If you followed these gents around the sprawling, meandering layout (it’s practically unwalkable, thanks to designer Jack Nicklaus) within view of Lake Michigan’s cold, dark blue waters, or even watched on television, it took you back in time and provided a thrill ride.

Don’t let anyone tell you senior golf is boring. There was nothing boring about watching Watson shoot 68, just four shots above his age. Or Langer’s 68 or Monty’s 69. When the morning half of the field was finished Friday, the three names were on the clubhouse leaderboard. By the end of the day, the three shared the lead with Bart Bryant, Steen Tinning and Kiyoshi Murota at -4.

This is serious competition, yes, but there was plenty of joking around on Friday afternoon, the kind of thing you won’t see on a Sunday. Monty was euphoric, almost giddy, after his round in which he admitted that he actually hadn’t putted very well at all for two days. The Nicklaus-designed greens, full of humps and bumps and mounds and tiers, obviously had something to do with it.

“There are a number of great designed holes tee to green here,” Monty said. “Everyone is a bit diplomatic in what they say about it because it’s Jack Nicklaus, but really, can I be as diplomatic as possible and say that they’re complicated. They’re complicated. They’re the most complex green designs that I have ever, ever seen.” Monty went on to say he understood the reasoning behind it, to protect scoring against the onslaught of technology that has affected every club but the putter, “But some greens are extremely complicated,” he added. “God, that’s good, isn’t it? That’s fantastic. That’s as diplomatic as I’ve ever been.”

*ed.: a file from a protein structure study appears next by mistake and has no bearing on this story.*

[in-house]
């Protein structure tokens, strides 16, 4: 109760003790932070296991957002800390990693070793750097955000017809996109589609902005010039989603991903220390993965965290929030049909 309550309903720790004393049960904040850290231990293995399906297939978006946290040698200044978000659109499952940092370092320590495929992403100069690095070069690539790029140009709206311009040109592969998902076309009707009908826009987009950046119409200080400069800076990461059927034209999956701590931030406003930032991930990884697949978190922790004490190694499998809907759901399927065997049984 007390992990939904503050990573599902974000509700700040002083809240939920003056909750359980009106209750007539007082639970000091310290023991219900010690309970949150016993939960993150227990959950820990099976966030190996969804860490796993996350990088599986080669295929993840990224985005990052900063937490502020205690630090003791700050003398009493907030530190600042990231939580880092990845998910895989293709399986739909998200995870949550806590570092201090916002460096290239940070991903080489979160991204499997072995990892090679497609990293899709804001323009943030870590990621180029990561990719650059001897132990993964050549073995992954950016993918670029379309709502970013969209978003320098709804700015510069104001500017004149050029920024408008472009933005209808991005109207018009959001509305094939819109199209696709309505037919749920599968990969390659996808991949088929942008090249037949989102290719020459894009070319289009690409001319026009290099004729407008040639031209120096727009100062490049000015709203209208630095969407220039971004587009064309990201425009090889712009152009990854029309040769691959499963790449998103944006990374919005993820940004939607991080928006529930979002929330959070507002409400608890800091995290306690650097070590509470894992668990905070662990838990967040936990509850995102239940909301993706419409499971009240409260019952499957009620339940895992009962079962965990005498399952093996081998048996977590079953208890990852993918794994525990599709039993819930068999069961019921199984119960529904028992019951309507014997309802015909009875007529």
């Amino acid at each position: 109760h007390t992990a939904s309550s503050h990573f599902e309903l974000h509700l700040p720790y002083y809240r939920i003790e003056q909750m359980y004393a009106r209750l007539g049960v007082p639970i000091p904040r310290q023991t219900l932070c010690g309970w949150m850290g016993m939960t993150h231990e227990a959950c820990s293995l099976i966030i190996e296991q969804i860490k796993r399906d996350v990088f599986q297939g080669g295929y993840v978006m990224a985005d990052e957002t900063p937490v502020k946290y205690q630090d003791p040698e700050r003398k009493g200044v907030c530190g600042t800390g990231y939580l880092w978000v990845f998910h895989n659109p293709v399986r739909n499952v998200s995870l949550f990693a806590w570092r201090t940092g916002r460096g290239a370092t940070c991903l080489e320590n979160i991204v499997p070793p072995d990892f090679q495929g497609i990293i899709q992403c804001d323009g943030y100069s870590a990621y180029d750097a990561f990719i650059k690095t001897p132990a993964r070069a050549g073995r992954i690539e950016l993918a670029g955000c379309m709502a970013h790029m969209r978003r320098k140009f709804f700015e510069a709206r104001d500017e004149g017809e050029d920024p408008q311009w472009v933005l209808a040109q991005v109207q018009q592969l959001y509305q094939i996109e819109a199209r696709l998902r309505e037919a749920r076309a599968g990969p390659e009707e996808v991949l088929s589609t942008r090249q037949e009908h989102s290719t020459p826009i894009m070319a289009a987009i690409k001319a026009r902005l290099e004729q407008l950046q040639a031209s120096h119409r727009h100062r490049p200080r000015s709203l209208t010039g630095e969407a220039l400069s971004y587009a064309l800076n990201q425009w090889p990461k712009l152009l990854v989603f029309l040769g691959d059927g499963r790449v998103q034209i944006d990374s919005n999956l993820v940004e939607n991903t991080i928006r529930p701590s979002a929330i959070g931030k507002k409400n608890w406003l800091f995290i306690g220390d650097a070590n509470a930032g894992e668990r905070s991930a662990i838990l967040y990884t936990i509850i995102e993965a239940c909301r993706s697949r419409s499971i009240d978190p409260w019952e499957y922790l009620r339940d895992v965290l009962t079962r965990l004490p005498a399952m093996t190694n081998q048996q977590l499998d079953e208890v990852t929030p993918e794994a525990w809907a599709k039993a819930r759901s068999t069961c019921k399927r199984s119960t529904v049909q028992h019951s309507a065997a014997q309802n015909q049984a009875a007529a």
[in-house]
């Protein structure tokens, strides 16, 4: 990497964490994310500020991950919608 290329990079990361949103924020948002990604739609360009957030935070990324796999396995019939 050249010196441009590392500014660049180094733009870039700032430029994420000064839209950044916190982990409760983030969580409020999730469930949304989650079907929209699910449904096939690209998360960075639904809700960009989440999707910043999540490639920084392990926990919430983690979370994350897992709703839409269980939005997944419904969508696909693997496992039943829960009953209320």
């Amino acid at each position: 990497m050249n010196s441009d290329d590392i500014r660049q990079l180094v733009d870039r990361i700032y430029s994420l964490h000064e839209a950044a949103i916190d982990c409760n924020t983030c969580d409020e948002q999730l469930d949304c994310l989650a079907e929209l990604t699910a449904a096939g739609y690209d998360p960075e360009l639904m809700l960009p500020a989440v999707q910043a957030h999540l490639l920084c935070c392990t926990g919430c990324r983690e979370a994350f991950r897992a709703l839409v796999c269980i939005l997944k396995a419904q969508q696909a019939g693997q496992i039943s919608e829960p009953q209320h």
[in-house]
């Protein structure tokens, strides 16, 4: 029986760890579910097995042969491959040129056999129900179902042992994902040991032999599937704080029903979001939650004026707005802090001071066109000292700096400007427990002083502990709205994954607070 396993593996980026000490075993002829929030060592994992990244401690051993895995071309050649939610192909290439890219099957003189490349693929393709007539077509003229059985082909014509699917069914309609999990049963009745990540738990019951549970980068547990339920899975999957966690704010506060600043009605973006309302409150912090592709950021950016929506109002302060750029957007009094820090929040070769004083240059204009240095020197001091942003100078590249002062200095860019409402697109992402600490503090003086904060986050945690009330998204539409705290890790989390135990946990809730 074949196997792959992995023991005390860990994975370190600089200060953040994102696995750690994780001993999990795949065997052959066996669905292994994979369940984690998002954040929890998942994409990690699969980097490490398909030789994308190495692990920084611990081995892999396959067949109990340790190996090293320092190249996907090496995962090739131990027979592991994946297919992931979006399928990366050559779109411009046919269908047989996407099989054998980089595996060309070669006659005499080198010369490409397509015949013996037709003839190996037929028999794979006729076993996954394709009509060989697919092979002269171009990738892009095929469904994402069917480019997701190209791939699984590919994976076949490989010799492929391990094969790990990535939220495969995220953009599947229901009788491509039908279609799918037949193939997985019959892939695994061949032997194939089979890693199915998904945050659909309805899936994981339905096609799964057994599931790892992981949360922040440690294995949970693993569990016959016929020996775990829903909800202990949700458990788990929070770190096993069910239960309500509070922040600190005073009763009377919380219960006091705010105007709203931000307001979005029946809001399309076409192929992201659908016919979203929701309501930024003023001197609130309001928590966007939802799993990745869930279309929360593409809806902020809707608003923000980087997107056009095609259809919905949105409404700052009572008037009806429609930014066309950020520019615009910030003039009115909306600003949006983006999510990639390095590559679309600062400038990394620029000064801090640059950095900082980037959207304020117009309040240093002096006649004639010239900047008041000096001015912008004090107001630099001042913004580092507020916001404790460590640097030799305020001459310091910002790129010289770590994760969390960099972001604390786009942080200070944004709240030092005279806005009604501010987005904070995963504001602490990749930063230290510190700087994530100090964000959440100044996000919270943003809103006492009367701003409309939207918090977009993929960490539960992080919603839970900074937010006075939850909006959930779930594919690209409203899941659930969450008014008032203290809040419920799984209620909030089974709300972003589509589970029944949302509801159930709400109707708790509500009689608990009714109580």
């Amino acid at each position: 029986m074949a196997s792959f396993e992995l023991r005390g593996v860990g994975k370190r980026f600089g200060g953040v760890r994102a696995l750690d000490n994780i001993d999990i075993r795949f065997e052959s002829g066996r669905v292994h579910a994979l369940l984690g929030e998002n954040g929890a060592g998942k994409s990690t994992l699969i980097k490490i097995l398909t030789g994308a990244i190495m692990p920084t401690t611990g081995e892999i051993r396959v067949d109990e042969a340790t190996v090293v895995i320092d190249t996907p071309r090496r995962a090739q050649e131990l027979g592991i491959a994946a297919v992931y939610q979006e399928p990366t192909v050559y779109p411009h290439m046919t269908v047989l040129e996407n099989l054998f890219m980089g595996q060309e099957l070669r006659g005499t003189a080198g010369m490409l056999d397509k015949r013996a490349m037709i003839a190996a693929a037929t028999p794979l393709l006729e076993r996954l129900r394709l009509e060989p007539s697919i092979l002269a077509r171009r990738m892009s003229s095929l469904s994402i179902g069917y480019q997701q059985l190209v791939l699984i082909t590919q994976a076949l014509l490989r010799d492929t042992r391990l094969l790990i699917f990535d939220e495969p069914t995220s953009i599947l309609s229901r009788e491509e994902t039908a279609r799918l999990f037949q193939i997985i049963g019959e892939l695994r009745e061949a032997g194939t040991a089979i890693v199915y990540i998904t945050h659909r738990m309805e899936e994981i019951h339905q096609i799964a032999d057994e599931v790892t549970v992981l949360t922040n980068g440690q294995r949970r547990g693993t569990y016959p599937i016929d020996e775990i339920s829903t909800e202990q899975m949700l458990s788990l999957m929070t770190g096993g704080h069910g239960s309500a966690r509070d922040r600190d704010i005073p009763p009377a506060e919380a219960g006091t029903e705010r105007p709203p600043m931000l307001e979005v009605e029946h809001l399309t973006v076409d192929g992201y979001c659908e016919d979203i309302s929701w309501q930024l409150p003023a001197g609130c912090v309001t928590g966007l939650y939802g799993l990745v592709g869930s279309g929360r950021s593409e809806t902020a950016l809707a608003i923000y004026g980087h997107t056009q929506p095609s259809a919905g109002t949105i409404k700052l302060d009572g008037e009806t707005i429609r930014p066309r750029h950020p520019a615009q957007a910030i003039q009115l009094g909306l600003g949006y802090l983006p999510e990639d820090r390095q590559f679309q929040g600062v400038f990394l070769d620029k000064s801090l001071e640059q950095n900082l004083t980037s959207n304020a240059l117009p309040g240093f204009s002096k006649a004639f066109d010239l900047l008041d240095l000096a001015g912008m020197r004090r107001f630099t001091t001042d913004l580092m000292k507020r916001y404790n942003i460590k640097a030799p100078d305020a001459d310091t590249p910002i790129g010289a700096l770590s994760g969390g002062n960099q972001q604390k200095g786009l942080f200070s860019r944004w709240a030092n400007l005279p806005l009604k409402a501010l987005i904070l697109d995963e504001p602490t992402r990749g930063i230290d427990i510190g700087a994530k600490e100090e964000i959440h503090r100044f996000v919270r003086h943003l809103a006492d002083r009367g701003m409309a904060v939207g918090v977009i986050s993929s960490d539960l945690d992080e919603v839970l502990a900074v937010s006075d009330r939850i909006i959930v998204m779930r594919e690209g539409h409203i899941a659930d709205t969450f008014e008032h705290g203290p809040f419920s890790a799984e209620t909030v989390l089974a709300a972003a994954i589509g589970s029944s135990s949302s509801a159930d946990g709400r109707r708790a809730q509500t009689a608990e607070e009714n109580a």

A small cadre of writers and media types laughed along with him.

When Monty was asked whether there was any Ryder Cup talk among the group during the round, a familiar voice boomed from the back of the media room, “What are you talking about?”

It was Watson. More laughter. Monty prompted launched into a dissertation on Ryder Cup captains, as all three members of the threesome have been, and said that no, there was no Ryder Cup talk while they were competing, that’s chat for after the round. “But I do wish Tom all the best…”

“Bull—-!” Watson announced from the back of the room, starting another wave of laughter.

Then, in a perfect setup line, Monty was asked his opinion about Watson as the American choice for this year’s captain.

“What, with him standing behind you?” Monty asked. Monty giggled at his own imperiousness and continued.